Qualified Birth or Adoption Distribution (QBAD)

Written by True Tamplin, BSc, CEPF®

Reviewed by Subject Matter Experts

Updated on July 12, 2023

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What Is Qualified Birth or Adoption Distribution (QBAD)?

A Qualified Birth or Adoption Distribution is a provision of the SECURE Act (Setting Every Community Up for Retirement Enhancement Act) passed in 2019 in the United States.

QBAD allows individuals to withdraw funds from their retirement accounts without incurring the usual 10% early withdrawal penalty for certain qualified birth or adoption expenses.

Under QBAD, an individual can withdraw up to $5,000 from their individual retirement accounts (IRAs) or employer-sponsored retirement plans, such as 401(k)s, without facing the early withdrawal penalty.

The purpose of QBAD is to ease the financial burden on parents and adoptive parents by allowing them to withdraw funds from their retirement accounts without incurring the standard 10% early withdrawal penalty.

Key Factors of QBAD

Event Timing

The distribution must be made during a 1-year period that begins on the exact date when your child is born or when the legal adoption is finalized.

This means if the distribution occurs outside this window, it will not be eligible for the QBAD, and the typical early withdrawal penalties may apply.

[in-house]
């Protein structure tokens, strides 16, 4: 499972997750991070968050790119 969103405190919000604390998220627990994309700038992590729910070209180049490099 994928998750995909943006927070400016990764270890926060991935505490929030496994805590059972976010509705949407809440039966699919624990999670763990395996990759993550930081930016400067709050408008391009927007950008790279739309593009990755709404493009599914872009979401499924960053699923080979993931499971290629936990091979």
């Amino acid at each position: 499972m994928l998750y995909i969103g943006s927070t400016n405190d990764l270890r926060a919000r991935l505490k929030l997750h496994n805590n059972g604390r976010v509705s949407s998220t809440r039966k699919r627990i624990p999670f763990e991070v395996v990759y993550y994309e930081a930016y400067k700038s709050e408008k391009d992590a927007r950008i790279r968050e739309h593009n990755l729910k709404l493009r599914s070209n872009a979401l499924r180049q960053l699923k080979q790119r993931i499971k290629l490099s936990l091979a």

Adoptee's Age and Condition

In the case of adoption, the SECURE Act specifies that the individual being adopted must be either under the age of 18 or a person who is physically or mentally incapable of self-support.

This requirement is to ensure that the QBAD provision supports the adoption of children or individuals who require significant care and resources.

Adoption Relationship

The individual being adopted cannot be the child of the taxpayer's spouse. This is likely designed to prevent abuse of the QBAD provision in situations that may not involve the same level of financial impact typically associated with births and adoptions.

Distribution Limit

As mentioned above, the limit is set at $5,000. However, if both parents have separate retirement accounts, each one is allowed to take a QBAD of $5,000.

This means that a couple could receive a total of $10,000 penalty-free to support costs associated with a birth or adoption.

Repayment Option

If the individual chooses, they can repay a QBAD to an eligible retirement plan or IRA, and that repayment will be treated as a trustee-to-trustee transfer.

It doesn't count against the annual contribution limits, which offers some flexibility for individuals to replenish their retirement savings after making a QBAD.